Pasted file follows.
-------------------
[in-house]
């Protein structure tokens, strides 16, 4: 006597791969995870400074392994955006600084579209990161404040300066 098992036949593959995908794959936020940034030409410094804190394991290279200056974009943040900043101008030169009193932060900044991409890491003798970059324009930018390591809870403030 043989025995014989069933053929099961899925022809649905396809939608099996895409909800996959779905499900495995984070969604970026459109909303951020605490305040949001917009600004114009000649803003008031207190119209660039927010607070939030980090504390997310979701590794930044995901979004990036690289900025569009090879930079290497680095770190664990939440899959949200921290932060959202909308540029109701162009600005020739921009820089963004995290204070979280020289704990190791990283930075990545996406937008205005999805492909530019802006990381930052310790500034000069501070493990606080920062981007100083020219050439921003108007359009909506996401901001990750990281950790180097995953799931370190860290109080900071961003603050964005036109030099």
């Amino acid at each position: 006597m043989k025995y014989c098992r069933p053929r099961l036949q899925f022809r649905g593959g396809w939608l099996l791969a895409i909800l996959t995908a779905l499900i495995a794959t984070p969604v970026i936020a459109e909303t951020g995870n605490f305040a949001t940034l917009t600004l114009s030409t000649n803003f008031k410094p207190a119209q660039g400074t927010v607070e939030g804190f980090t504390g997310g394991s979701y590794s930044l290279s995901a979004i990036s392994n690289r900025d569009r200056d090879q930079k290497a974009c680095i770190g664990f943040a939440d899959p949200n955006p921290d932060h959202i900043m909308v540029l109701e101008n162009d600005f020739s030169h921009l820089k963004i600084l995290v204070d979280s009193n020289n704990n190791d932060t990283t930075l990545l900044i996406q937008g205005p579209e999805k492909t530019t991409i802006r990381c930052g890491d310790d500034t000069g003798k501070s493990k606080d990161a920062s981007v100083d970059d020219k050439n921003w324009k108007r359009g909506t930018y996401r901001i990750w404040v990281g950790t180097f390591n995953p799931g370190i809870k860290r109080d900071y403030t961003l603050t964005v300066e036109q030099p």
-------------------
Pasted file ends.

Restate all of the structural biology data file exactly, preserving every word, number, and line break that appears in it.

[in-house]
């Protein structure tokens, strides 16, 4: 006597791969995870400074392994955006600084579209990161404040300066 098992036949593959995908794959936020940034030409410094804190394991290279200056974009943040900043101008030169009193932060900044991409890491003798970059324009930018390591809870403030 043989025995014989069933053929099961899925022809649905396809939608099996895409909800996959779905499900495995984070969604970026459109909303951020605490305040949001917009600004114009000649803003008031207190119209660039927010607070939030980090504390997310979701590794930044995901979004990036690289900025569009090879930079290497680095770190664990939440899959949200921290932060959202909308540029109701162009600005020739921009820089963004995290204070979280020289704990190791990283930075990545996406937008205005999805492909530019802006990381930052310790500034000069501070493990606080920062981007100083020219050439921003108007359009909506996401901001990750990281950790180097995953799931370190860290109080900071961003603050964005036109030099």
């Amino acid at each position: 006597m043989k025995y014989c098992r069933p053929r099961l036949q899925f022809r649905g593959g396809w939608l099996l791969a895409i909800l996959t995908a779905l499900i495995a794959t984070p969604v970026i936020a459109e909303t951020g995870n605490f305040a949001t940034l917009t600004l114009s030409t000649n803003f008031k410094p207190a119209q660039g400074t927010v607070e939030g804190f980090t504390g997310g394991s979701y590794s930044l290279s995901a979004i990036s392994n690289r900025d569009r200056d090879q930079k290497a974009c680095i770190g664990f943040a939440d899959p949200n955006p921290d932060h959202i900043m909308v540029l109701e101008n162009d600005f020739s030169h921009l820089k963004i600084l995290v204070d979280s009193n020289n704990n190791d932060t990283t930075l990545l900044i996406q937008g205005p579209e999805k492909t530019t991409i802006r990381c930052g890491d310790d500034t000069g003798k501070s493990k606080d990161a920062s981007v100083d970059d020219k050439n921003w324009k108007r359009g909506t930018y996401r901001i990750w404040v990281g950790t180097f390591n995953p799931g370190i809870k860290r109080d900071y403030t961003l603050t964005v300066e036109q030099p």